The University of Arizona

Rearing conditions for lambs may increase tansy ragwort grazing.

R.D. Sutherland, K. Betteridge, R.A. Fordham, K.J. Stafford, D.A. Costall


Grazing by sheep is an accepted method of controlling tansy ragwort (Senecio jacobaea L.), but some flock members seldom eat it. Our objectives were to determine if pre-weaning exposure to tansy ragwort increases later consumption of the plant by lambs, and if confinement with ragwort-eating ewes after weaning facilitates ragwort eating. The sampling periods were Weeks 1, 3, and 12 following weaning. During each period grazing behavior was observed for 1-hour each day and the 24-hour reduction in ragwort volume measured on each of 4 or 5 consecutive days. Lambs exposed to ragwort before weaning removed more ragwort than ragwort-naive lambs during the first 2 sampling periods (P < 0.05). Lambs that grazed with ewes for 11 weeks following weaning ate ragwort more frequently during direct observation, than lambs without ewes during Weeks 3 and 12 (P < 0.05). The ragwort-eating of all lamb groups increased markedly between Weeks 1 and 12 (P < 0.05). This may indicate an increased ability of lambs to consume ragwort with increasing age or an acclimation period during which most lambs come to accept ragwort. Behavioral interventions aimed at increasing the consumption of weeds by lambs may need to take into account age-related differences in toxin tolerances. Exposing lambs to ragwort before weaning and grazing newly-weaned lambs with older ragwort-eating sheep after weaning may increase later ragwort-eating by lambs.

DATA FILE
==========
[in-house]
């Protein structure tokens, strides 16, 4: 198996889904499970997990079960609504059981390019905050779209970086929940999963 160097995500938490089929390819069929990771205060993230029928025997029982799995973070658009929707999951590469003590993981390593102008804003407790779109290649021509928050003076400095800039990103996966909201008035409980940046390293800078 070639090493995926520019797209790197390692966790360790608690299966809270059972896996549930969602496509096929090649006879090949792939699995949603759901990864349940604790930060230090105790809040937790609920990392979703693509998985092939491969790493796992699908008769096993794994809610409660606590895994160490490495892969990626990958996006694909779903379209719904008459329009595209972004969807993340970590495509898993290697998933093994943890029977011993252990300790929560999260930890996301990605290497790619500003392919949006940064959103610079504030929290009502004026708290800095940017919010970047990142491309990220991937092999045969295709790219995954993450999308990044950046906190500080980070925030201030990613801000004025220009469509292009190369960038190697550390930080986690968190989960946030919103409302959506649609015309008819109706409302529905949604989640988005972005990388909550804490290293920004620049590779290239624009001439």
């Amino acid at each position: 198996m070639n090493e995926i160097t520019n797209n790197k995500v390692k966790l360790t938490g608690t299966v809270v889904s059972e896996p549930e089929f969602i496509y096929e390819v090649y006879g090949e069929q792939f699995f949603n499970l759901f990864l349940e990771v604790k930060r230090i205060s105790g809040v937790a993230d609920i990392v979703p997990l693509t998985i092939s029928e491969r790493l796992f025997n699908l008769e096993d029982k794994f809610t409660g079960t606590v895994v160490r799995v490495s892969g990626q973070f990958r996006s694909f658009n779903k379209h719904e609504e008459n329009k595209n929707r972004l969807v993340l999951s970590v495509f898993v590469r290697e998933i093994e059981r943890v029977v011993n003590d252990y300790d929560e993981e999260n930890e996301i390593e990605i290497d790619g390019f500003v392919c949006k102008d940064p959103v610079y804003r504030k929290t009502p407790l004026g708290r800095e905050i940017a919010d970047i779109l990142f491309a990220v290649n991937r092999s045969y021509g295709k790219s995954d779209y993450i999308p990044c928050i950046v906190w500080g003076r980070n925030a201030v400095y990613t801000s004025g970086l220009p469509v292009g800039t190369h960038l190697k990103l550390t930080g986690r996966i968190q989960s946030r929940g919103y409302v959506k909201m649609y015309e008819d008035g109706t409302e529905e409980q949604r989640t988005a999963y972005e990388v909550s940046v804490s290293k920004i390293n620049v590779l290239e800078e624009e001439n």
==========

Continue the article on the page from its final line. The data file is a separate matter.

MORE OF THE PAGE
Senecio jacobaea;social behavior;social facilitation;lambs;ewes;weed control;selective grazing;biomass;feeding preferences

Full Text: